William C. Durant was born in Boston, Mass., on Dec. 8, 1861. He grew up in Flint, Mich., where he became a leading carriage manufacturer. In 1886 he organized the Durant-Dort Company and helped to make Flint the carriage capital of the nation.
Durant acquired control of the Buick Motor Car Company in 1904 and revived it; by 1908 Buick was one of the four leading automobile companies. Durant had a vision of the boundless possibilities of the automobile, particularly the moderate-priced car, and attempted to capitalize on these possibilities by establishing a large-scale enterprise based on volume production. He intended that his company would be well financed, market a variety of automobiles, and produce many of its own parts.
After an attempt to buy Ford Motor Company in 1907 failed because Henry Ford wanted to be paid in cash, Durant established the General Motors Company the next year. He began with the Buick and added Cadillac, Oldsmobile, Oakland (Pontiac), and other lesser companies. Durant overextended himself, and by 1910 General Motors needed the intervention of a bankers' syndicate to lift the burden of debt. Durant returned to the automobile business in 1911 with the Chevrolet car. In 1916, with the backing of the Du Pont family, he recovered control of General Motors.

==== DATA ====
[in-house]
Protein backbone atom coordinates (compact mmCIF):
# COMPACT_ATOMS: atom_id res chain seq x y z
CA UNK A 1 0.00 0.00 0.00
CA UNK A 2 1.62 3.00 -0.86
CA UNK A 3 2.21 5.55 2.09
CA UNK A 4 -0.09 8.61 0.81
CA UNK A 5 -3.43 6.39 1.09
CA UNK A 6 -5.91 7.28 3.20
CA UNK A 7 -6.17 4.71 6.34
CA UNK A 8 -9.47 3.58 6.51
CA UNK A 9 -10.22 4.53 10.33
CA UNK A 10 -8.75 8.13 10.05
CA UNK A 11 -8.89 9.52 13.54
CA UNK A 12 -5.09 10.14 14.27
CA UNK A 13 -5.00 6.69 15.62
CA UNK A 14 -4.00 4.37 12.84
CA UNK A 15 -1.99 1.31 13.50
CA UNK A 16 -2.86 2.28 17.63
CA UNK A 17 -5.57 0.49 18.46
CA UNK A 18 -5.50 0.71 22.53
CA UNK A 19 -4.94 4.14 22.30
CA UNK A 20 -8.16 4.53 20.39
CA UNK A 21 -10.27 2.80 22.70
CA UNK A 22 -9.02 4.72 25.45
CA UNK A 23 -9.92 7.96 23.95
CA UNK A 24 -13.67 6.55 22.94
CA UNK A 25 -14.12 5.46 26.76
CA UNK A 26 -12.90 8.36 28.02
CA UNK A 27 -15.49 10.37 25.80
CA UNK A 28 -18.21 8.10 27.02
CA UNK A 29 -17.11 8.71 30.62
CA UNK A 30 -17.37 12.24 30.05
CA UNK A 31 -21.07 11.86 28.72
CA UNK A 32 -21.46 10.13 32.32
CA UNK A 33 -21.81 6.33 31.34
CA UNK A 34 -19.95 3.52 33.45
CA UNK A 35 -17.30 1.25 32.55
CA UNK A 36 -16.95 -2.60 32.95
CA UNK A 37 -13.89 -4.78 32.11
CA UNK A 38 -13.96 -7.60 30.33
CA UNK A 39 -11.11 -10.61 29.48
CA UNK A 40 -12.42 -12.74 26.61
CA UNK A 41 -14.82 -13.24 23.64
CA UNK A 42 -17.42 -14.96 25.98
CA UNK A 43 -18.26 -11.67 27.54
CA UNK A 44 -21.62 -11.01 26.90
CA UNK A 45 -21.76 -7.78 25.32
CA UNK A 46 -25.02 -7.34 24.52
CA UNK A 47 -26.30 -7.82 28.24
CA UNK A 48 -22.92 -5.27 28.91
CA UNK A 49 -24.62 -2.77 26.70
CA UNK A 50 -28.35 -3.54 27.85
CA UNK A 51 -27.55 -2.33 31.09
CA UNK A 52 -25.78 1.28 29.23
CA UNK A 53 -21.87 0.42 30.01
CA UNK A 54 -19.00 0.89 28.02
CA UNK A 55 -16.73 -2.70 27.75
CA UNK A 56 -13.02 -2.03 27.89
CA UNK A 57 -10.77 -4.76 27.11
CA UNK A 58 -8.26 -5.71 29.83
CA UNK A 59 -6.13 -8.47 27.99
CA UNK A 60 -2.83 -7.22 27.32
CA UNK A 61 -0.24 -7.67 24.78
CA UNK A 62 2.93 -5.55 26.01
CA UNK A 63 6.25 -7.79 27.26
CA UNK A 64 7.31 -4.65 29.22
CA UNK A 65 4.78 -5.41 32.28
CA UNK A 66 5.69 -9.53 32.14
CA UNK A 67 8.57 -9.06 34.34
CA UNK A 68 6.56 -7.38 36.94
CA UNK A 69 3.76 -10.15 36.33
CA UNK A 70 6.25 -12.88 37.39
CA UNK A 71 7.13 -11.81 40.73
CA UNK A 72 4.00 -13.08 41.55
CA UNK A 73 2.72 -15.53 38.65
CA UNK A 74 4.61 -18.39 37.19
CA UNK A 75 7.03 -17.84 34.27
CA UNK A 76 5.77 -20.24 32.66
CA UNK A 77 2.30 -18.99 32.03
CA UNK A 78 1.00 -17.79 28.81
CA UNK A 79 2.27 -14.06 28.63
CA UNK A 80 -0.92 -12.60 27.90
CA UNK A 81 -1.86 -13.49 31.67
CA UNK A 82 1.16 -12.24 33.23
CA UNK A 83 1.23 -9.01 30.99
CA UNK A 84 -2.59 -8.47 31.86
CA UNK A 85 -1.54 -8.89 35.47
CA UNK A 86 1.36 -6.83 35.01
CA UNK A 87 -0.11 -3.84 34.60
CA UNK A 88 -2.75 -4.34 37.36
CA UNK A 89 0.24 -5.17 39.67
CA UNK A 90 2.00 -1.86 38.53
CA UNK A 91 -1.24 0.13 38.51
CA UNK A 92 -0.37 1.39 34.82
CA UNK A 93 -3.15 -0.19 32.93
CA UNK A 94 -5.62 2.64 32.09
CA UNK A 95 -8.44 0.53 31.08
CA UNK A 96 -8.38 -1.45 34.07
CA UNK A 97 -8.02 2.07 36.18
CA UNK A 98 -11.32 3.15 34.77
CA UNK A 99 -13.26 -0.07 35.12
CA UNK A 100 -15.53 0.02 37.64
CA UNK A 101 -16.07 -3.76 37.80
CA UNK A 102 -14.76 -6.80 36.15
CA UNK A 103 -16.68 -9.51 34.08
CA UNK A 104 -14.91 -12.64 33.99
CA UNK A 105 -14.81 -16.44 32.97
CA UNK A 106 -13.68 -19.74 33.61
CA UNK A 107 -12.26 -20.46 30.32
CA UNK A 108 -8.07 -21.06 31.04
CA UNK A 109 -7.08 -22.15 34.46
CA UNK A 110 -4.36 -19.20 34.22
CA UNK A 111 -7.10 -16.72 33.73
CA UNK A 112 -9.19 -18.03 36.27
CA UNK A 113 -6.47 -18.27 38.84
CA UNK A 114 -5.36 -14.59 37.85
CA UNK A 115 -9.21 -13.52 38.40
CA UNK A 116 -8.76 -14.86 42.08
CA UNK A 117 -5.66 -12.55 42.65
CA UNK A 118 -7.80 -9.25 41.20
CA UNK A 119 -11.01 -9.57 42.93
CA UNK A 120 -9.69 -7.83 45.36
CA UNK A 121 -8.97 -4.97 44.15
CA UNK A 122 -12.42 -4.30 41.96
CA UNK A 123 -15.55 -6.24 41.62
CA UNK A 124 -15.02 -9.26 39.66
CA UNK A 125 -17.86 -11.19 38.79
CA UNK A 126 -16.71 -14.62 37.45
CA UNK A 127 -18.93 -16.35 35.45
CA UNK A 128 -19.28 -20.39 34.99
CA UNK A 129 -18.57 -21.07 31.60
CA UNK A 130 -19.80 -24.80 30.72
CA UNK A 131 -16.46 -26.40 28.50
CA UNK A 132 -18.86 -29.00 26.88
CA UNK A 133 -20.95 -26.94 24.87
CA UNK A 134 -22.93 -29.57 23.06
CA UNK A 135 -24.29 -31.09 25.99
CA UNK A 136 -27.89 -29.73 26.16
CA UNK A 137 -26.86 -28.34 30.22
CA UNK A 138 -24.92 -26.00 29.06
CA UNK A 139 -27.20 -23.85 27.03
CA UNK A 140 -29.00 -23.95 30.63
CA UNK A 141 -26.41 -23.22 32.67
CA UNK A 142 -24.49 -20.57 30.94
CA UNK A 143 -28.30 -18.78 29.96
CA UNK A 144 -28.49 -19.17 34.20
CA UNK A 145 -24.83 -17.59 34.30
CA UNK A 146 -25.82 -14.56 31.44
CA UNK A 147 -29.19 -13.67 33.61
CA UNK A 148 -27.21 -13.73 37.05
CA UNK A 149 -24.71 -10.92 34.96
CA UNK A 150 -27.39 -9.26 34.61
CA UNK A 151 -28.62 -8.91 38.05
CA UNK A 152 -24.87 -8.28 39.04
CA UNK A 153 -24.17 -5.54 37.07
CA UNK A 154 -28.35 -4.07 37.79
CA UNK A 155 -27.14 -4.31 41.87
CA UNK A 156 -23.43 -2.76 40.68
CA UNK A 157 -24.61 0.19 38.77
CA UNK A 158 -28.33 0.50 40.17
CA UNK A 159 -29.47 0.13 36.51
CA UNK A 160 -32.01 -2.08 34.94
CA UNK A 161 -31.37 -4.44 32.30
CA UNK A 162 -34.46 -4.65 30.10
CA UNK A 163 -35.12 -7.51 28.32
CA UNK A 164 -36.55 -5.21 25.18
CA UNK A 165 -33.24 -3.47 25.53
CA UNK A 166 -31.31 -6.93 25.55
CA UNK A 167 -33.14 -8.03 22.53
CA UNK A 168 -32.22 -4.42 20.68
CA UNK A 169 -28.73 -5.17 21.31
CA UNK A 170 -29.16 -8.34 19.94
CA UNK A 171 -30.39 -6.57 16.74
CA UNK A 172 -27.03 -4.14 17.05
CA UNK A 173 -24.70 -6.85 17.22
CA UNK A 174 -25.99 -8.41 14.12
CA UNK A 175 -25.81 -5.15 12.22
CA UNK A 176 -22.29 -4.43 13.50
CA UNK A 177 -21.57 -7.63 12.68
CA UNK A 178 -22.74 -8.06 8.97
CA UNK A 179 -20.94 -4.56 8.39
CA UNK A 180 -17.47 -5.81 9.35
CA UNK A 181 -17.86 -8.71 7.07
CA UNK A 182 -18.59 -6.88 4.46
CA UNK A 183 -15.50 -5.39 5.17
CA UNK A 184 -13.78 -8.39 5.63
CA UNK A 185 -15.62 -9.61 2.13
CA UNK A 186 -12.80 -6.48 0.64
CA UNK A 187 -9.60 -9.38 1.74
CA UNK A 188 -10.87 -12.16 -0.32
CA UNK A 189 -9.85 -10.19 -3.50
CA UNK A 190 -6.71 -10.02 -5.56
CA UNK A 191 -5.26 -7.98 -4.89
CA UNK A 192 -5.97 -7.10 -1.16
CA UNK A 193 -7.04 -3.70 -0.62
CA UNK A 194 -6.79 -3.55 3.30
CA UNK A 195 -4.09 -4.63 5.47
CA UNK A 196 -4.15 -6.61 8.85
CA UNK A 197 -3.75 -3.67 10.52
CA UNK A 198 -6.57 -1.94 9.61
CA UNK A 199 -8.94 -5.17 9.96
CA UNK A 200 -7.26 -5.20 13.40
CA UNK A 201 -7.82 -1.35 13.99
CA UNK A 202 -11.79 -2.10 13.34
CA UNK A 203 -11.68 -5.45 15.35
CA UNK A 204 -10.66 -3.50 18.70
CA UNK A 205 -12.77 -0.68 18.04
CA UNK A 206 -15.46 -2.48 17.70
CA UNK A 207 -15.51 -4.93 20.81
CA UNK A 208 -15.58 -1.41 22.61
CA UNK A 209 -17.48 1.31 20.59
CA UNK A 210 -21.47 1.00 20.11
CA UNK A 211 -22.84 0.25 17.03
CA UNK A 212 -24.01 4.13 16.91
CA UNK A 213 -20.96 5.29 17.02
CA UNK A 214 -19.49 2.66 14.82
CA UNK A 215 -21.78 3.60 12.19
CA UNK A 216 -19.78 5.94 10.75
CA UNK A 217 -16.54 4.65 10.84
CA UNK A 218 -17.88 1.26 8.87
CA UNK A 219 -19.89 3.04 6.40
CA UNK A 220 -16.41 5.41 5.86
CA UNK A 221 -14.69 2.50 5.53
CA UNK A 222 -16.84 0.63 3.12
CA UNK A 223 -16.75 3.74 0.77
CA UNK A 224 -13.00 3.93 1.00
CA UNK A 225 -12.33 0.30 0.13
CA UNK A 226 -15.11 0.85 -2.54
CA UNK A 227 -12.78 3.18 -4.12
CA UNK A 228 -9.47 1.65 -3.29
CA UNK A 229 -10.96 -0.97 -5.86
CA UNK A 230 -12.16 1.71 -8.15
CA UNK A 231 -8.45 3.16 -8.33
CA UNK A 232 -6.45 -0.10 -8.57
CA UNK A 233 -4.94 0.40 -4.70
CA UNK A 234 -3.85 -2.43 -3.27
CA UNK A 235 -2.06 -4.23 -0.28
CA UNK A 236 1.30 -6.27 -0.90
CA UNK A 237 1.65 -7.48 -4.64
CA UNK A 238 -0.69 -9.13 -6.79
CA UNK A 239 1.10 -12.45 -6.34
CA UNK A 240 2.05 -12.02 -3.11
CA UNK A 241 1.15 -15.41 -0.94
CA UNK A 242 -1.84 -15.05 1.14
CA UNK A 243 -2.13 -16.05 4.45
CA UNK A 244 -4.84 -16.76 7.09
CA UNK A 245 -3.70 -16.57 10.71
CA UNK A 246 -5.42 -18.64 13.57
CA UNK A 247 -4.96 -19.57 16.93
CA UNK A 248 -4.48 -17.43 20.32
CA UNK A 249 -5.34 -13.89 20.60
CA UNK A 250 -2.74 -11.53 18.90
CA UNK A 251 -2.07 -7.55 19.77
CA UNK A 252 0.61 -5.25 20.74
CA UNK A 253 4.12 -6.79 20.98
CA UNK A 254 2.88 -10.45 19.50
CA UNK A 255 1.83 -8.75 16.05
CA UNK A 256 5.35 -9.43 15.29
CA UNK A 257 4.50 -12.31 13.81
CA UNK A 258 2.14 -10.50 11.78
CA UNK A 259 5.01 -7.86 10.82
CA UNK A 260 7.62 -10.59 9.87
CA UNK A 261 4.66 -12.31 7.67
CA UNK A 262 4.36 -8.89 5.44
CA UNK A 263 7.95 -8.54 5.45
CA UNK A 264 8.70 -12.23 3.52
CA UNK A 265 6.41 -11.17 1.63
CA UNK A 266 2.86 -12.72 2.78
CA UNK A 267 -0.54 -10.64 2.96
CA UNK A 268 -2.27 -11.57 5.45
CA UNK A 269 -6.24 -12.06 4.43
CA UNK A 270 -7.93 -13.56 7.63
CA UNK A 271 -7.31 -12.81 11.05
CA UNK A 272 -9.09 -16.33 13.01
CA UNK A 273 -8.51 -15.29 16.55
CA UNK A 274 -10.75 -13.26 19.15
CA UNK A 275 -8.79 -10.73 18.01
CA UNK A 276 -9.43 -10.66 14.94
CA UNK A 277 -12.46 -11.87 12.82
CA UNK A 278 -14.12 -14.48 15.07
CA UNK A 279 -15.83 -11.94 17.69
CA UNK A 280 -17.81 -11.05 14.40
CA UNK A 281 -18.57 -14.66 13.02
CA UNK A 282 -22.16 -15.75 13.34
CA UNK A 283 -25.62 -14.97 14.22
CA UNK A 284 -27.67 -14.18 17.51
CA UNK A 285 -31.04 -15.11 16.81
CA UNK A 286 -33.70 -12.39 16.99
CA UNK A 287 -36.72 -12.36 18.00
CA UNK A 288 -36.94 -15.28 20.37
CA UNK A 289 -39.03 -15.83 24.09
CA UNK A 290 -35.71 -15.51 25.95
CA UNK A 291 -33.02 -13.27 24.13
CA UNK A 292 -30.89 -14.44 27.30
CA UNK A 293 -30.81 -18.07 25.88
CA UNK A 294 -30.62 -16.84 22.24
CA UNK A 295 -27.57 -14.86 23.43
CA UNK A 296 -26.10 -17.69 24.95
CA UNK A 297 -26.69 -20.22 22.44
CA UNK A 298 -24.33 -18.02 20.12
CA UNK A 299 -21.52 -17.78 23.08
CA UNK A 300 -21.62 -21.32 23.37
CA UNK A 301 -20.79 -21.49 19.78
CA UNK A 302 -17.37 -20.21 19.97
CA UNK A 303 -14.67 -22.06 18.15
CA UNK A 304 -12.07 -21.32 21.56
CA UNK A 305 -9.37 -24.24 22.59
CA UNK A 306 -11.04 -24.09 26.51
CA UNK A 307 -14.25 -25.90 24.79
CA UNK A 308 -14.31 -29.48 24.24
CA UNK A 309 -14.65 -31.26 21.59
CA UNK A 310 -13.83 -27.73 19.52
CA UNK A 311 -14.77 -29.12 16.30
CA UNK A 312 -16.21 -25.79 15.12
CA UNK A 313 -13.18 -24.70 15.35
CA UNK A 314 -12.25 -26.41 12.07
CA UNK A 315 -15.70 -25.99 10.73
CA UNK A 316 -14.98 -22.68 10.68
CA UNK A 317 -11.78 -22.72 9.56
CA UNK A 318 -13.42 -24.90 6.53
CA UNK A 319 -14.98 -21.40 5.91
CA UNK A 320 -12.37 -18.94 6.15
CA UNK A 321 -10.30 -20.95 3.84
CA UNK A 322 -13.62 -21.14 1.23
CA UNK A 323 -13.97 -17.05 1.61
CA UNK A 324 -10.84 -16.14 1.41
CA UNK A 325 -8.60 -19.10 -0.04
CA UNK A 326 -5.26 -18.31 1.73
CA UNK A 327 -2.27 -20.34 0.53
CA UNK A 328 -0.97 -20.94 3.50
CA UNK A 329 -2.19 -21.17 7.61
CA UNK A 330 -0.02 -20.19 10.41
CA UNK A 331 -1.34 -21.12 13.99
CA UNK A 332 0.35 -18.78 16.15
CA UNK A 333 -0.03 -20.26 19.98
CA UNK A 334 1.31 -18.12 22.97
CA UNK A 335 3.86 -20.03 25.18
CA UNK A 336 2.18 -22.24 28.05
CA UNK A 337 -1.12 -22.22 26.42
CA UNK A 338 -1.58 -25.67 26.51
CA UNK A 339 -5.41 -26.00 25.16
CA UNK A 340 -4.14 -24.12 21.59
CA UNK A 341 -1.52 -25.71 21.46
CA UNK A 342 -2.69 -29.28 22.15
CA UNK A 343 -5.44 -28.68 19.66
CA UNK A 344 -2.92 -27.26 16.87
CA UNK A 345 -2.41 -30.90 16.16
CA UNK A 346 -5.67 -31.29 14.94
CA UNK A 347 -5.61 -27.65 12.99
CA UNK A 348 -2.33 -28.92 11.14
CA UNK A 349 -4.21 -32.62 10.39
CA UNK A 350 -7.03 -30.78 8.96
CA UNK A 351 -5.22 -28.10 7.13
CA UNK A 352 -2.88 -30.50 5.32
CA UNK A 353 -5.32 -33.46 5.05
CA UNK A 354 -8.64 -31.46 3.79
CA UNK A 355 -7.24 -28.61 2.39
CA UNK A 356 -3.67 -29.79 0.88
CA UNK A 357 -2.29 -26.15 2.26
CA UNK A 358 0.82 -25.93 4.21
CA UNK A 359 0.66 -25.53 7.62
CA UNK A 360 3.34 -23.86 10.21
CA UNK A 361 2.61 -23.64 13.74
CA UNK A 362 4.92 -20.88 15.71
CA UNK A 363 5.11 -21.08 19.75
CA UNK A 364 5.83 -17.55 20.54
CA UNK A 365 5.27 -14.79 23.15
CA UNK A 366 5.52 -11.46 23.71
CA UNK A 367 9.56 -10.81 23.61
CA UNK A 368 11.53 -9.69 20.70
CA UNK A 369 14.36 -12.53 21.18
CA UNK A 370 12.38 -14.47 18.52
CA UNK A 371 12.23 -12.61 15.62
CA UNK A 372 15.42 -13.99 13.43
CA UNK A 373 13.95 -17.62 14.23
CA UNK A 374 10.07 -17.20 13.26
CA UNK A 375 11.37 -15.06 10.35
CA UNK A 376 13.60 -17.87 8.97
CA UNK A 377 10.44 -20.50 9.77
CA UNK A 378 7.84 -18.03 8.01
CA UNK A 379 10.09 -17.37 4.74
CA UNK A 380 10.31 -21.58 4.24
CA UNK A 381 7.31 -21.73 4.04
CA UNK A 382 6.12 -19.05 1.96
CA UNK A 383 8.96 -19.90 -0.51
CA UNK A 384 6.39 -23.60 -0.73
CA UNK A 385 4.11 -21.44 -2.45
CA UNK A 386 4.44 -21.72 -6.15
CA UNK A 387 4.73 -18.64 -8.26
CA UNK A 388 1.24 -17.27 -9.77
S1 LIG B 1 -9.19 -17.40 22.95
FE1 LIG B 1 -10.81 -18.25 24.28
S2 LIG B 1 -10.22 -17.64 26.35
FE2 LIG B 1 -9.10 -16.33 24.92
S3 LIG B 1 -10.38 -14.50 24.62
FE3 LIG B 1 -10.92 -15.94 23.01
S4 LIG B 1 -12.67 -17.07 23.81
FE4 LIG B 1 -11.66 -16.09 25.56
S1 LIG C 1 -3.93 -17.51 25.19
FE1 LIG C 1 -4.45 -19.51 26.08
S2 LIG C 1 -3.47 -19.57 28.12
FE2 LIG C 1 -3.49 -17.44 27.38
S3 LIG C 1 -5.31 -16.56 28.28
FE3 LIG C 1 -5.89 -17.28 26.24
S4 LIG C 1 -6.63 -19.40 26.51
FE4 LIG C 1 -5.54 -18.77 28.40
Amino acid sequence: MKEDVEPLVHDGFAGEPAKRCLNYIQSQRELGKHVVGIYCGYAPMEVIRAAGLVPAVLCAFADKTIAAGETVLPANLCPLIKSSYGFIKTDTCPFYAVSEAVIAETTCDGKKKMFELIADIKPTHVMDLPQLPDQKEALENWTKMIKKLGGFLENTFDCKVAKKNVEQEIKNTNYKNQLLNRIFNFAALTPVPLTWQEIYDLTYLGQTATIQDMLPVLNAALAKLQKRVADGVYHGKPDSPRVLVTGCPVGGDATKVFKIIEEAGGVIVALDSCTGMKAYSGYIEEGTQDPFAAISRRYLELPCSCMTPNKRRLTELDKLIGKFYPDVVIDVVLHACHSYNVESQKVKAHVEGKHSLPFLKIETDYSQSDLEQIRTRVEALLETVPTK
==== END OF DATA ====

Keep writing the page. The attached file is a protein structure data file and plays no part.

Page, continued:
Durant was a pioneer in the automotive industry, and his most notable creation, General Motors, has dominated the automobile market since. Some of his chance ideas, such as the entry of General Motors into the manufacture of refrigerators, were highly successful. However, Durant never succeeded in organizing and administrative structure adequate for the giant enterprise he founded, and the task of converting General Motors into an enduring monument was left to his successors.
Today, based on global sales, General Motors is routinely among the world's largest automakers. Headquartered at the Renaissance Center in Detroit, GM employs approximately 180,000 people around the world. In 2009, General Motors sold 6.5 million cars and trucks globally; in 2010, it sold 8.39 million. As of 2019, General Motors is ranked #13 on the Fortune 500 rankings of the largest United States corporations by total revenue.
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